The San Francisco 49ers did both a good job and bad job in Week 13 against Baltimore Ravens quarterback Lamar Jackson.

Amid the 20-17 Niners loss at M&T Bank Stadium, which sees head coach Kyle Shanahan's squad fall to 10-2 on the season, San Francisco's top-ranked defense both showed its skill against the passing game, while also displaying the year-long troubles against the run game.

Particularly versus mobile quarterbacks like Jackson.

True, the rainy and windy conditions on Sunday were likely a factor. But Jackson going 14-of-23 for just 105 yards, a touchdown and a passer rating of 86.3 has to be viewed as something of a moral victory for defensive coordinator Robert Saleh's unit. This, considering Jackson's career-tying five-touchdown game in Baltimore's 45-6 beatdown of the Los Angeles Rams on Monday Night Football the previous week. And the fact Jackson currently leads the NFL with 25 passing touchdowns on the season.

At the same time, though, Jackson rushed for 101 yards on the game, easily finding seams and openings through San Francisco's defense. Many of those runs were critical in Baltimore picking up the much-needed points in its 10th win of the season. Jackson, meanwhile, exposed some of the difficulties the Niners have faced with dual-threat quarterbacks, particularly the Arizona Cardinals' Kyler Murray and Seattle Seahawks' Russell Wilson earlier this season.

"We made some adjustments, obviously, throughout the game," defensive tackle DeForest Buckner said afterwards. "Trying to contain [Jackson] more. Overall, I'm proud of the guys. We fought our tails off but came up short."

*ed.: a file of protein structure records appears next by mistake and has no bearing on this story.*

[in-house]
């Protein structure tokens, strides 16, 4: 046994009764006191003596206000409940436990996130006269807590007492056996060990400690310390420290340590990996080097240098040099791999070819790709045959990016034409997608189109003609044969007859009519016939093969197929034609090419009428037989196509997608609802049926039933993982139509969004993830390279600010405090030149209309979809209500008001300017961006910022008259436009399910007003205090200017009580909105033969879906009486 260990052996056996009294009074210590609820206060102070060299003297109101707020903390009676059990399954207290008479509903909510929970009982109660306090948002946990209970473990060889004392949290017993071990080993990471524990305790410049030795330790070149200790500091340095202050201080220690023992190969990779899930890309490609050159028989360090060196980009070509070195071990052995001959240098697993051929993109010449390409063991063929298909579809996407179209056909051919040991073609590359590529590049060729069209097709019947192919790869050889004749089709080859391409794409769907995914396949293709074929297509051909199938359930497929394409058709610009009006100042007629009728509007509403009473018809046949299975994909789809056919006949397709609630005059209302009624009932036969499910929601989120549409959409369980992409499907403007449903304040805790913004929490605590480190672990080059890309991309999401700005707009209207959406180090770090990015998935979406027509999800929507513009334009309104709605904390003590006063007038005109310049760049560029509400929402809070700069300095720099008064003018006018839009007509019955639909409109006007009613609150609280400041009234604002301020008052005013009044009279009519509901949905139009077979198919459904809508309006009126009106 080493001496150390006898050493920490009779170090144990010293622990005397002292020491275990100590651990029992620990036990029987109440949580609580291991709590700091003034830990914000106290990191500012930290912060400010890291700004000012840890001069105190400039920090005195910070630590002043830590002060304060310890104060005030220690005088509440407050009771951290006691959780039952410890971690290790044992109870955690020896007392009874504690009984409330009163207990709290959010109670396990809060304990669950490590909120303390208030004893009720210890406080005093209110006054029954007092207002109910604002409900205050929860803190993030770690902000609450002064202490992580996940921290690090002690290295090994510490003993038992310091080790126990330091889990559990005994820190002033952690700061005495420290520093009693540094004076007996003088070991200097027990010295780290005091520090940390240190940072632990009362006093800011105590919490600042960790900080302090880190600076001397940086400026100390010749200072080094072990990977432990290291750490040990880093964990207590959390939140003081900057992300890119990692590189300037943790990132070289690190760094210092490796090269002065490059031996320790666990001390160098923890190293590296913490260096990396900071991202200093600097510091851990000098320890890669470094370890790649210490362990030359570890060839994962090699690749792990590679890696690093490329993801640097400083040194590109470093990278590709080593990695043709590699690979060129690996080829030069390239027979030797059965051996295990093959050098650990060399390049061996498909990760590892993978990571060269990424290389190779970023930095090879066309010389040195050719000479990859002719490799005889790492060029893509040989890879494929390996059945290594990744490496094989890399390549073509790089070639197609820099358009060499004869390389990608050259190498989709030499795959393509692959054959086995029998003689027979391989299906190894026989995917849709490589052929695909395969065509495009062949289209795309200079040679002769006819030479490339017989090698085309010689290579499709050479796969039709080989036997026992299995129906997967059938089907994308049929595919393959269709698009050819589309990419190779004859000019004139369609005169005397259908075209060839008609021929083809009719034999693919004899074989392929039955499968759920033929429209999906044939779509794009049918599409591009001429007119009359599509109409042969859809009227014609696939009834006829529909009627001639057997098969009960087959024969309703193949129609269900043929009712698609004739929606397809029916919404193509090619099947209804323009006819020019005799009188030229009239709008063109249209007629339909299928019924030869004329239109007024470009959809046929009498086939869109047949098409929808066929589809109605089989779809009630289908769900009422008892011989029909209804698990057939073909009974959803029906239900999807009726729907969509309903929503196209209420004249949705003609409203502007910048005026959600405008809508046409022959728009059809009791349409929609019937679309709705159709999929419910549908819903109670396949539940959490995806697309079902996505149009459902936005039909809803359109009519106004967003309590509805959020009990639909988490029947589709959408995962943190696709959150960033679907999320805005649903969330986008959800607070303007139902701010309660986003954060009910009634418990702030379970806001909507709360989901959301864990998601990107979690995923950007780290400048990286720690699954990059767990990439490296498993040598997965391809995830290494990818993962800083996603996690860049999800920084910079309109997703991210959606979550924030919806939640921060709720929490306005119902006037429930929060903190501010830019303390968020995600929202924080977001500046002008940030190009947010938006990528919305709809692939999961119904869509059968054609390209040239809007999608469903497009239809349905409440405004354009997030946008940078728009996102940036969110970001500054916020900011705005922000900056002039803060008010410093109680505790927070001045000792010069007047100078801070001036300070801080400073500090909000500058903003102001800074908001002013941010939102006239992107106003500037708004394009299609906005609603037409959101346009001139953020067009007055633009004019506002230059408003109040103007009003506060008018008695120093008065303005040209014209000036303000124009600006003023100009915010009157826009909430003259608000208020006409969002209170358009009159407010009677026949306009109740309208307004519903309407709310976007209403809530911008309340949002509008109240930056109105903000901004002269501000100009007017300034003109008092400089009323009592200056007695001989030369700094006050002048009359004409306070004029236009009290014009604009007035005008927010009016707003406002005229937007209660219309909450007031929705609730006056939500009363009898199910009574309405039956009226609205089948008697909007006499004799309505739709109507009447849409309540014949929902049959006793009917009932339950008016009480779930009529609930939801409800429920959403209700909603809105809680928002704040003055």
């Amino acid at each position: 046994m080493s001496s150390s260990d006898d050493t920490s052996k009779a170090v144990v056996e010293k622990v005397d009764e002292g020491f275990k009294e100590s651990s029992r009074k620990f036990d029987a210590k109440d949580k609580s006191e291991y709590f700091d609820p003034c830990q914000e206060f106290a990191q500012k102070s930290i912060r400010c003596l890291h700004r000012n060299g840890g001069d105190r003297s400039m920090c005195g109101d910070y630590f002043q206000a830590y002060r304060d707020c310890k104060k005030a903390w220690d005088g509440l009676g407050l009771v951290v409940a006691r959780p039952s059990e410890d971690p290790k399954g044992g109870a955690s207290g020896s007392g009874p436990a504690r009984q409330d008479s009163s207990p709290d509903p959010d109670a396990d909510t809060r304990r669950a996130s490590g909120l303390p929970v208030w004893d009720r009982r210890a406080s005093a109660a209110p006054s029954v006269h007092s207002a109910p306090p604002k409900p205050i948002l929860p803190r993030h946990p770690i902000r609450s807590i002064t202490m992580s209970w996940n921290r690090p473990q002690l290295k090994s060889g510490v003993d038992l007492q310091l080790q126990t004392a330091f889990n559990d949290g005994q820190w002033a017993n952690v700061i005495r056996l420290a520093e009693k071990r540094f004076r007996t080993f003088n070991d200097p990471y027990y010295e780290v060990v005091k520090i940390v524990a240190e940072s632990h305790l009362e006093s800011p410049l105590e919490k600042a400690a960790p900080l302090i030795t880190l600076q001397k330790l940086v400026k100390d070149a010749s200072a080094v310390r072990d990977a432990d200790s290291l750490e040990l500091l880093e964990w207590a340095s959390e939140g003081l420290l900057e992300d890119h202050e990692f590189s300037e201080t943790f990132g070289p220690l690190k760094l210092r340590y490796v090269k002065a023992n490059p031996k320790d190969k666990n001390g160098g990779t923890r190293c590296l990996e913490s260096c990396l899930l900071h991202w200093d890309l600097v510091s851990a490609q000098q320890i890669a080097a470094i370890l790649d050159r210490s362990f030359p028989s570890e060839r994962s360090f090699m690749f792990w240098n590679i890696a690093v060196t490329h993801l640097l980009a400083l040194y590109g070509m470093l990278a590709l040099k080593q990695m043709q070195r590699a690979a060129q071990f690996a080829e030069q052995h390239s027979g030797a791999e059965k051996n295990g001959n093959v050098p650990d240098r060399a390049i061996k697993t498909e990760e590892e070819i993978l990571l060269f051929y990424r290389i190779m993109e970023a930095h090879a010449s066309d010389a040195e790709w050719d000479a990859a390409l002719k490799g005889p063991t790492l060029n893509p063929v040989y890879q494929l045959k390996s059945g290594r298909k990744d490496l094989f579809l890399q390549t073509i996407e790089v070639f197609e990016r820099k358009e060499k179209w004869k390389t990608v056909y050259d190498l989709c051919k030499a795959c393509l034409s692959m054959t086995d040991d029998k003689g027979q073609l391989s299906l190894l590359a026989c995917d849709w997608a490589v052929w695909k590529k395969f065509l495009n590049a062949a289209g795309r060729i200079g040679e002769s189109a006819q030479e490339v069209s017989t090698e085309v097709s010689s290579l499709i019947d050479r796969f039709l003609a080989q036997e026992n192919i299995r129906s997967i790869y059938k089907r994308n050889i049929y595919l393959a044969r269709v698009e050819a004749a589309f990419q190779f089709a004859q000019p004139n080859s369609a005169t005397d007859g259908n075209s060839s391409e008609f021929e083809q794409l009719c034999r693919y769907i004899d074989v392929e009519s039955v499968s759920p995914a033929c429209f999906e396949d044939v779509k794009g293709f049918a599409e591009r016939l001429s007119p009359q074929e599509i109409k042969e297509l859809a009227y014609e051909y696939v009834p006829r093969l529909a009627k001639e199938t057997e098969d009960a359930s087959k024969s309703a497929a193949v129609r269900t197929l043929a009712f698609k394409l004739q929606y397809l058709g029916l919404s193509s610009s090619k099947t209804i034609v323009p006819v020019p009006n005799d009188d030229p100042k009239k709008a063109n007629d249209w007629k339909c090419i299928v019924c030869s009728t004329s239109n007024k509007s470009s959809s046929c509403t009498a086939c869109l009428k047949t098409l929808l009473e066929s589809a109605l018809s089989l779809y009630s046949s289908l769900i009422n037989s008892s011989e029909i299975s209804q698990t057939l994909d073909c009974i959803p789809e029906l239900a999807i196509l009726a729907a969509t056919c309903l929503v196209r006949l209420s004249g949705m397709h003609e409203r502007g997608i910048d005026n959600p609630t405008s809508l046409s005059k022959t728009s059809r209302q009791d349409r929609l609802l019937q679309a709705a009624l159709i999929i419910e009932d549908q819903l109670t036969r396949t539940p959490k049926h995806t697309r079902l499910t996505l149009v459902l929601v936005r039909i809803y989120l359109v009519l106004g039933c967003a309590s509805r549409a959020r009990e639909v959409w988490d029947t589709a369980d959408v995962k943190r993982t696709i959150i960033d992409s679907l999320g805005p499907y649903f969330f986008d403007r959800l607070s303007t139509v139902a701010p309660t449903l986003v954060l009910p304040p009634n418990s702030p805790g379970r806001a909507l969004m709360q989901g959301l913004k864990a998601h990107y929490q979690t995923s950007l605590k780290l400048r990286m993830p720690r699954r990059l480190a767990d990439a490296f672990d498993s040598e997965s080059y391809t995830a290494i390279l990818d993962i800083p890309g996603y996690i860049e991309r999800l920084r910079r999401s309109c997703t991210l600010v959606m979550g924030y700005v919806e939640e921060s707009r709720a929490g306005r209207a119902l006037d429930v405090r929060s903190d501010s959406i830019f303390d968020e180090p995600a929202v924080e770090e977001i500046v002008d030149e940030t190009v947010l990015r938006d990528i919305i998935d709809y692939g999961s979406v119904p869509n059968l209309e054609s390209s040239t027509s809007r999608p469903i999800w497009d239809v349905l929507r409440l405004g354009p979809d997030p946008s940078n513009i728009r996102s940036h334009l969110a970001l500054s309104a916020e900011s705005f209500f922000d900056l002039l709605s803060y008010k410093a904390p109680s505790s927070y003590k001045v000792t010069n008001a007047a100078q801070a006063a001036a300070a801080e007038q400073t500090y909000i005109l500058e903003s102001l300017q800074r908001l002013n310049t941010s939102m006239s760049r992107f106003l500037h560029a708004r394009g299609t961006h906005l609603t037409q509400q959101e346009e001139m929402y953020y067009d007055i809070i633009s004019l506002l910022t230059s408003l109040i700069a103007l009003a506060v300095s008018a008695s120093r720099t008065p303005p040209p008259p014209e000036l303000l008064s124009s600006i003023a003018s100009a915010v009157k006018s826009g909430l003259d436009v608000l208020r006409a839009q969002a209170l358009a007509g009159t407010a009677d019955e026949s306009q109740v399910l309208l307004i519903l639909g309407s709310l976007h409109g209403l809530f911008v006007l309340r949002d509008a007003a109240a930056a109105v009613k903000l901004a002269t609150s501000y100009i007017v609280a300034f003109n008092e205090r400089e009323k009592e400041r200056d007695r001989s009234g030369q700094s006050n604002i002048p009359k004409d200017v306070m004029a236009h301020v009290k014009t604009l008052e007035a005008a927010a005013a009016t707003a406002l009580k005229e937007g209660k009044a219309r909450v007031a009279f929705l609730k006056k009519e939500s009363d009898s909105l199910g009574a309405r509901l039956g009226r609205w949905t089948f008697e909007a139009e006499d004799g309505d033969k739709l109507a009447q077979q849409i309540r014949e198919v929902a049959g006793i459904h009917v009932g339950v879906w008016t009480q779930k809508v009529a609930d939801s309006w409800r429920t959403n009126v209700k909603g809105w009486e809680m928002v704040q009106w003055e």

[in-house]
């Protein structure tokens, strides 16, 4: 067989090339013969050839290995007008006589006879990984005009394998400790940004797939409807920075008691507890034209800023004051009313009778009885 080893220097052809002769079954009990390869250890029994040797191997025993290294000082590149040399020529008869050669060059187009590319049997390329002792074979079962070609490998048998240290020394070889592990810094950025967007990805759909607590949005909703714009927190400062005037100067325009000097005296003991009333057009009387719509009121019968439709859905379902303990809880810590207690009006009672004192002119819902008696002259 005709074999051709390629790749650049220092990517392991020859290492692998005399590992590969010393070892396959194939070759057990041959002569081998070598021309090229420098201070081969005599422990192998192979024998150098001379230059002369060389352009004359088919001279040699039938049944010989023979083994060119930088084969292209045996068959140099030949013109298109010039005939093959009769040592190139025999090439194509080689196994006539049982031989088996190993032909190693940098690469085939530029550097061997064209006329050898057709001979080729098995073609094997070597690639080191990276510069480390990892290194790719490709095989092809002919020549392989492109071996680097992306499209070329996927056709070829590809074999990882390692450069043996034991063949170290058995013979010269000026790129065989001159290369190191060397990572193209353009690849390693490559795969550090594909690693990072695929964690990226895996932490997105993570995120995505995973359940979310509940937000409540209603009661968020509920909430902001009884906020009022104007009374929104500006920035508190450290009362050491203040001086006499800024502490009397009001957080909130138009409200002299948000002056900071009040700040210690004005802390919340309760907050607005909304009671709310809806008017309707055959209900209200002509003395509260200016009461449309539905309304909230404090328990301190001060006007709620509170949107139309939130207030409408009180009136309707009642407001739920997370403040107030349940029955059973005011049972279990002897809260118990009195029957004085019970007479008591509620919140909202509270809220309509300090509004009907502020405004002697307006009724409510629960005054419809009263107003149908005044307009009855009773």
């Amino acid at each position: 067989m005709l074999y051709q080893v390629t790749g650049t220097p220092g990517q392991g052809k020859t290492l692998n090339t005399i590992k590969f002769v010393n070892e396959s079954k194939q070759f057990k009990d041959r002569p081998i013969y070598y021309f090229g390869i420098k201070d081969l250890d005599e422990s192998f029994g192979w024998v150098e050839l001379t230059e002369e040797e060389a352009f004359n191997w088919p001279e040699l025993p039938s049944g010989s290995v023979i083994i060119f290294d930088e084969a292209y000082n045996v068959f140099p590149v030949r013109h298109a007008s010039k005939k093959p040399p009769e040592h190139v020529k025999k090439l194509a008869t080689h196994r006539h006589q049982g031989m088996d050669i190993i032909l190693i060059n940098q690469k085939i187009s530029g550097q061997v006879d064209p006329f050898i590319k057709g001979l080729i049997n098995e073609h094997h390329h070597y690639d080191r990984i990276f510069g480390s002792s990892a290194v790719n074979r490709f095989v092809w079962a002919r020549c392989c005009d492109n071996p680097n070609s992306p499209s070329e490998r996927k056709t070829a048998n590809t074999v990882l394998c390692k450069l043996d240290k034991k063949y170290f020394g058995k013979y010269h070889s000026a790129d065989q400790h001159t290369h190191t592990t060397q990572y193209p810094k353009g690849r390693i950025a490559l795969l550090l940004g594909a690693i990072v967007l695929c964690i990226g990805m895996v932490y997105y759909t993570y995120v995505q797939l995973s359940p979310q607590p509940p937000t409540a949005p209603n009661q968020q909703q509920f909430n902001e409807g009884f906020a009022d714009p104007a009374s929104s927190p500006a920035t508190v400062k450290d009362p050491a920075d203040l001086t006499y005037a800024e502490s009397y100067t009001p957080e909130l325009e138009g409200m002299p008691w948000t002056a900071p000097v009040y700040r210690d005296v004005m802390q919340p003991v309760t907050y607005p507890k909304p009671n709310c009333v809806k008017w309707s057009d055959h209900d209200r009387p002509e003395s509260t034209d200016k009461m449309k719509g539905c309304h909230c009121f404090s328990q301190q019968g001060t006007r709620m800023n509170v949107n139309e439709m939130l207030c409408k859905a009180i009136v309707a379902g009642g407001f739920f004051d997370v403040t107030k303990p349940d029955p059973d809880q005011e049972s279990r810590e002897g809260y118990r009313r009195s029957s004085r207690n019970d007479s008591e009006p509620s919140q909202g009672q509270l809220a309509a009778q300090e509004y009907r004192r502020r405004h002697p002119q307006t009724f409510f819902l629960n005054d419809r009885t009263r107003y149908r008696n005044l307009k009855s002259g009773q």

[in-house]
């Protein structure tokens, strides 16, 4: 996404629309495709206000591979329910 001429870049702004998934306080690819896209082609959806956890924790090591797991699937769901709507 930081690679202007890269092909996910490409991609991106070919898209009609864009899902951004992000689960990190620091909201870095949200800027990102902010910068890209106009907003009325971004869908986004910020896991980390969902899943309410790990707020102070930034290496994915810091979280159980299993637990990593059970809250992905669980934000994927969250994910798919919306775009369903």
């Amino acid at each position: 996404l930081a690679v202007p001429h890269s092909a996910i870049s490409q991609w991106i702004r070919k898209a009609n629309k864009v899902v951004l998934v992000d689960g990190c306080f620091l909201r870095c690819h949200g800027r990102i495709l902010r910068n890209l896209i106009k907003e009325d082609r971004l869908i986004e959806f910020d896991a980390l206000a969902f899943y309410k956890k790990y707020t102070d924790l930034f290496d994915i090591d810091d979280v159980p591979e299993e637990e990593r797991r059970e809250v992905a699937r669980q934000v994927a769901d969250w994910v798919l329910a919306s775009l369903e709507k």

Still, plays like this became something of a regularity for San Francisco's defense:


But cornerback Richard Sherman was willing to take the Niners' defensive efforts against the Ravens, who managed an average of 43 points per game over their last three contests.

"We expect to hold people to less than whatever they had," Sherman said. "We're one of the best defenses in football. That's not us saying that, it's our numbers and our tape. That's our standard.

"It doesn't matter, all that, unless you win the ballgame."

Ultimately, Jackson ended up making more plays than San Francisco's defense could afford. And a key difference maker in the contest was the time-of-possession battle, which saw Jackson and the Ravens offense possess the ball 32:26 to the Niners' 27:34, including the game-winning drive, which spanned nearly six minutes and 30 seconds. There was a bigger difference earlier in the game before the 49ers executed a drive of 8:26 in the third quarter, which culminated in a game-tying field goal.

But Jackson was able to make enough plays late in the game, especially after San Francisco failed to convert on a crucial fourth-down try late, and the Ravens put a dent in the Niners' playoff-picture hopes.
  • Peter Panacy
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    Peter Panacy has been writing about the 49ers since 2011 for outlets like Bleacher Report, Niner Noise, 49ers Webzone, and is occasionally heard as a guest on San Francisco's 95.7 FM The Game and the Niners' flagship station, KNBR 680. Feel free to follow him, or direct any inquiries to his Twitter account.